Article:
I suppose "resurrected" is a bit harsh, since ActiveGrid never really died. More than anything else, ActiveGrid had a hard time explaining just what it was meant to do/be. I'm not very technical, so maybe it was just me, but I heard it explained as an application server and various other things. The true meaning never settled as an easy-to-explain elevator pitch for me.
Now ActiveGrid is back, but this time it's called WaveMaker and its mission is much clearer: help migrate noncompliant client/server applications to the Web. It also has a new CEO/management team, new technology, and a new market: Fortune 2000 developers.
This seems intuitively to be a Very Good Thing (applications are no longer resisting the Web's gravitational pull, and gravity always wins), but it becomes even more so when one considers some blog commentary from WaveMaker CEO Chris Keene:
It is hard to remember today--when all the development tools are code-based--that all the client/server development tools were visually based. Ten years ago, visual tools like PowerBuilder and Notes dominated the development world. Now, the programming world has shrunk to just two code-based tools--Eclipse and Microsoft Studio....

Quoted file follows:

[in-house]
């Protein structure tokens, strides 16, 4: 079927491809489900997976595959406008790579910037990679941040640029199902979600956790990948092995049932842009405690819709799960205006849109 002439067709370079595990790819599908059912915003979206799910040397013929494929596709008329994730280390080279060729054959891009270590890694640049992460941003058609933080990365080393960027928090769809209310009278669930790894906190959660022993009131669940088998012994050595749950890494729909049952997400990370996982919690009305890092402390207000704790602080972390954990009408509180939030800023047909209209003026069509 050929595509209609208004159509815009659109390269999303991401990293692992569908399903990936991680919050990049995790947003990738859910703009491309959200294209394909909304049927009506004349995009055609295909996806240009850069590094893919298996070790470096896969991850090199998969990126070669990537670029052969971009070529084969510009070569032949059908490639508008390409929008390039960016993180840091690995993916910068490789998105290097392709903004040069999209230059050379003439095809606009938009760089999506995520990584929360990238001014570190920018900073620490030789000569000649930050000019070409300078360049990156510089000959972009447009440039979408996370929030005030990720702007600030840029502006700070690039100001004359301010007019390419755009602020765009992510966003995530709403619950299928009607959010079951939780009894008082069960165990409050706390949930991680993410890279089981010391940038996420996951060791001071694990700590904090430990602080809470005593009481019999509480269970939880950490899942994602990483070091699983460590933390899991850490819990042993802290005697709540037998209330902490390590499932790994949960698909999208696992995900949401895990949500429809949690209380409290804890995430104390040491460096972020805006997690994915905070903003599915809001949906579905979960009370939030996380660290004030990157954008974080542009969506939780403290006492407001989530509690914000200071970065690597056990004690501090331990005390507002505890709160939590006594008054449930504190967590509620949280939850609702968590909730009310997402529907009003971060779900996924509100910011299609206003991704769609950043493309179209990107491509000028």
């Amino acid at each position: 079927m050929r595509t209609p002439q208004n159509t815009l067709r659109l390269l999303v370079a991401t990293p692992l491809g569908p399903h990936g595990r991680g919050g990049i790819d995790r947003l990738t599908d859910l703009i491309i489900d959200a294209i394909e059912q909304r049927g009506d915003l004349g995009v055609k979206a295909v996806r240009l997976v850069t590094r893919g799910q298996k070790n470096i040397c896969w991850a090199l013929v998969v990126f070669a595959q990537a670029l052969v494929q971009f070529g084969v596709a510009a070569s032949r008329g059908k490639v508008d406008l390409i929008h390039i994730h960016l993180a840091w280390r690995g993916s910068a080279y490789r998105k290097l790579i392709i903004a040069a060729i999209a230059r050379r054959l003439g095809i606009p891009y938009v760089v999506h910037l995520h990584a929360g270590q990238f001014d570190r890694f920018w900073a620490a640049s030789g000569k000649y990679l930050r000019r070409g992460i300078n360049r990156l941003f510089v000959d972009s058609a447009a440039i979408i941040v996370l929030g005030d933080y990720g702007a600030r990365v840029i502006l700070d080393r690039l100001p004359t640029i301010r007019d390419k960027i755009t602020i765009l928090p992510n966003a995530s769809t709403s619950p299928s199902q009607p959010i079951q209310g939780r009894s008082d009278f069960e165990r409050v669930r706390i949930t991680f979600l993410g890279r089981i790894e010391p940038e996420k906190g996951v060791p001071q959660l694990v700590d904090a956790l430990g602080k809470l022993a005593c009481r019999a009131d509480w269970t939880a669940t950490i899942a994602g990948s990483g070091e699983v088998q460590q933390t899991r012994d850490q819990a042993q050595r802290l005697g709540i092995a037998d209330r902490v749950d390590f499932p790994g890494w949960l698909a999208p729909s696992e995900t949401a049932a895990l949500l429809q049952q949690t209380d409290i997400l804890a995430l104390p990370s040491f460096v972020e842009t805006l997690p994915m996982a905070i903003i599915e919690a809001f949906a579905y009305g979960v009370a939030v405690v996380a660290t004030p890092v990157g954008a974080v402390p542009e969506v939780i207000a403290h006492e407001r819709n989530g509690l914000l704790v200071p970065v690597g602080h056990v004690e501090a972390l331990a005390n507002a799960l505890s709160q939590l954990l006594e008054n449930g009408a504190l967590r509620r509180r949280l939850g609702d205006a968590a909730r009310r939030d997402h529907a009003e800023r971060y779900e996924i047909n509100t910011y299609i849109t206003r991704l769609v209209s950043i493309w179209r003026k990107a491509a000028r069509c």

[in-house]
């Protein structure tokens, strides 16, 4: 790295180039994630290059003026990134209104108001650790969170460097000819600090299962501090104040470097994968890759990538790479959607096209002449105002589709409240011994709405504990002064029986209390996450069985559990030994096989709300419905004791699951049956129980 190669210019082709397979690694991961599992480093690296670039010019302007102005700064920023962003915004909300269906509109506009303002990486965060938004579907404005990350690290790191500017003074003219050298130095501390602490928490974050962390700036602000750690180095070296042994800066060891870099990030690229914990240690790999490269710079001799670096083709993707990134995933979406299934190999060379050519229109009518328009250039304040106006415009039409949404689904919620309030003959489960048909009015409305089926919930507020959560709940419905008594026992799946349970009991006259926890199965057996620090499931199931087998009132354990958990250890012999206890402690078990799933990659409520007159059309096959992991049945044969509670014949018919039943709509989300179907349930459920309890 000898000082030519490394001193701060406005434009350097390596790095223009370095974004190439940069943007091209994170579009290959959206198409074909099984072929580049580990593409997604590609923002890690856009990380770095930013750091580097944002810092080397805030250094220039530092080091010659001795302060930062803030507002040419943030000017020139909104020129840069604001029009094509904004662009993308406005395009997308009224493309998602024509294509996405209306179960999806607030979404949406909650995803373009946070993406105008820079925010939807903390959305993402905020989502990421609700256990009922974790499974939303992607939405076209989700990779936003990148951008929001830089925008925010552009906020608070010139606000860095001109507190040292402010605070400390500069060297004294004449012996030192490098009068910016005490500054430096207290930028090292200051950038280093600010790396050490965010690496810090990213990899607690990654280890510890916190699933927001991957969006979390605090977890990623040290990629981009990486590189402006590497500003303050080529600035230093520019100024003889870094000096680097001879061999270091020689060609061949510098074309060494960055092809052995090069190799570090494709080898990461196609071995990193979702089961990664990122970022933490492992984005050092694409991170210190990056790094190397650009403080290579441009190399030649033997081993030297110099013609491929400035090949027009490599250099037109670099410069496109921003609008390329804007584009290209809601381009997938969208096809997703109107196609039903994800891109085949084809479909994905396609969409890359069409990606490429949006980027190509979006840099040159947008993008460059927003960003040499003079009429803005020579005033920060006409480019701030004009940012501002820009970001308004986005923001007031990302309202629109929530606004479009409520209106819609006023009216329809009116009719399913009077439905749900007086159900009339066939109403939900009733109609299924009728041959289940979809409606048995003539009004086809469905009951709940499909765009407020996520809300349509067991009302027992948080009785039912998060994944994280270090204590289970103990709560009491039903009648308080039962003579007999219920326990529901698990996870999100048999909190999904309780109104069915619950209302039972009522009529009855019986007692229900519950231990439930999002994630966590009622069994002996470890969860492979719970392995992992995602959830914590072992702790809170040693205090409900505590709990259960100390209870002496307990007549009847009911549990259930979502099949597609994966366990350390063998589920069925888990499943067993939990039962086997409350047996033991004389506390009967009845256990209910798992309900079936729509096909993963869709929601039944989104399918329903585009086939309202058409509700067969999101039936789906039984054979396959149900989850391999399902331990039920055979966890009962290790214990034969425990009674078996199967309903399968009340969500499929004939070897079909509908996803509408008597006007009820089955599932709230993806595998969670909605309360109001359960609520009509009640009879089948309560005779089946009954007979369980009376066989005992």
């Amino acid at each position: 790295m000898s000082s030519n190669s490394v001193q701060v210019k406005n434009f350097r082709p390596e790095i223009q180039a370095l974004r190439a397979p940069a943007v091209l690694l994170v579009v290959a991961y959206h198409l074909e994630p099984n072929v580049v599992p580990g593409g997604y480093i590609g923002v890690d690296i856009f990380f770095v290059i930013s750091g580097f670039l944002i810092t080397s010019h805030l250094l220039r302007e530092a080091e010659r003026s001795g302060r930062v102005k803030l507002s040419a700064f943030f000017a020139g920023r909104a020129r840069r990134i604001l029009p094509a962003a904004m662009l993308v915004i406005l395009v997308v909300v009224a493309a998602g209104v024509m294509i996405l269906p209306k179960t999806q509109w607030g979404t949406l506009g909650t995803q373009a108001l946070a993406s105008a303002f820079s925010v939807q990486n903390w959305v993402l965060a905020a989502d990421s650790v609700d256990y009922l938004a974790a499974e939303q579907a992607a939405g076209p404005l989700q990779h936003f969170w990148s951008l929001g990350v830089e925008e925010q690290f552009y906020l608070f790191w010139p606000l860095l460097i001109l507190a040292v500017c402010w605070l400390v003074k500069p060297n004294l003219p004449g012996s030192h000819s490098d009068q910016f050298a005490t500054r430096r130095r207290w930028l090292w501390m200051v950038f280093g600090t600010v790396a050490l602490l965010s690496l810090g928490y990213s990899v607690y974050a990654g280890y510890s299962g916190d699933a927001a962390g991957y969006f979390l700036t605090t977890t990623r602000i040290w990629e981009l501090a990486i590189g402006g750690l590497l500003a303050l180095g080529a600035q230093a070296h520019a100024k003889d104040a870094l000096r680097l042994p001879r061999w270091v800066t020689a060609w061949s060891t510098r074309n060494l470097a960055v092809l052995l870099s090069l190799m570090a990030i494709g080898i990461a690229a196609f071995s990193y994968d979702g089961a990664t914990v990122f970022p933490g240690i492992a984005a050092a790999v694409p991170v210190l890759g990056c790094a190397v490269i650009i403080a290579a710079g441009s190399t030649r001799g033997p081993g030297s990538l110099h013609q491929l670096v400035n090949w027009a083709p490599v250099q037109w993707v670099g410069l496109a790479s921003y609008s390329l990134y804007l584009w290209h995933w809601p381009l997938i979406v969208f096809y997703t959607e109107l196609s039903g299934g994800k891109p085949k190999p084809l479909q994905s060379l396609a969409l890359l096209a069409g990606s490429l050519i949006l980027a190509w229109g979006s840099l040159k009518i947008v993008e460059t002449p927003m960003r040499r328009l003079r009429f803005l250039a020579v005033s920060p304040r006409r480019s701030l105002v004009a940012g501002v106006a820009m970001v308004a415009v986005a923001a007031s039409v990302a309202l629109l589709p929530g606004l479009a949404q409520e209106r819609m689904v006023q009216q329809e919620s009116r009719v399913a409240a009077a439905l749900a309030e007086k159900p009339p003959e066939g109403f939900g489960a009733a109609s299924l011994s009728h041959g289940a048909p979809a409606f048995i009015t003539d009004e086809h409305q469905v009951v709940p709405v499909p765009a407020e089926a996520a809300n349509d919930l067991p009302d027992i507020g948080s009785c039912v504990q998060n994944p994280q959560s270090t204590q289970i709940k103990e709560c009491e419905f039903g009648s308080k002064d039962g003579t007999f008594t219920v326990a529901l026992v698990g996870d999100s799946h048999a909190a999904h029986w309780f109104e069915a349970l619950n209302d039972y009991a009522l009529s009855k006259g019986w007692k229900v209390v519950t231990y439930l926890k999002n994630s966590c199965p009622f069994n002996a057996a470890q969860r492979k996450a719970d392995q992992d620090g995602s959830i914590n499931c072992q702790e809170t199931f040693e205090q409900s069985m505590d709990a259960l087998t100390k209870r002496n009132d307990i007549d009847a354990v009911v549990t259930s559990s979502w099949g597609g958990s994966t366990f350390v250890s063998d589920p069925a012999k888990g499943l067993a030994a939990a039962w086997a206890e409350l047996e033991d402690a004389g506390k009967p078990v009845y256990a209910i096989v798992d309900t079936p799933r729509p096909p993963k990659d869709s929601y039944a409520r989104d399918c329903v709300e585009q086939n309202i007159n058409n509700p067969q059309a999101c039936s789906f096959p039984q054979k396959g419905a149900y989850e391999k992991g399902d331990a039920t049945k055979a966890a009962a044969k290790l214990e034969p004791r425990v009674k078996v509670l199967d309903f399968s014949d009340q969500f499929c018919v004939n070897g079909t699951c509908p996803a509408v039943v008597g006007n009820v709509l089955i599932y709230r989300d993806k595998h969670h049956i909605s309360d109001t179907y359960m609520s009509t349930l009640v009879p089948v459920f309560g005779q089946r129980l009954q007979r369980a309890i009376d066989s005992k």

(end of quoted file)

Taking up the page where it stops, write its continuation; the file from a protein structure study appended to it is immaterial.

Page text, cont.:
The explosion of widgets and services available on the Internet is driving a demand among business users for more useful business applications. As thing client applications get more visual, coding tools like Eclipse and Microsoft's misnamed Visual Studio are increasingly awkward.
To underline this point, a recent customer was able to rebuild an application in our visual tools using 98% less code than in .NET/Visual Studio. Note that it is important for visual tools to support coding for advanced services--we are not advocating code-free development, just code-lite development, particularly for visual Web applications.
I'm not a developer (IANAD :-), but I'm guessing the takeaway I'm supposed to get from this is that code lite equals faster/easier to manage? Assuming this is so, WaveMaker's accomplishment noted above is pretty significant.
Regardless, helping CIOs upgrade their applications for the Web world is bound to find an audience. My lingering question, however, is how much priority such projects get. I'm guessing green screen applications are still around because the bother/cost of upgrading them isn't hugely compelling...but I may be wrong.
Will WaveMaker make waves? We'll see. Second time may be the charm.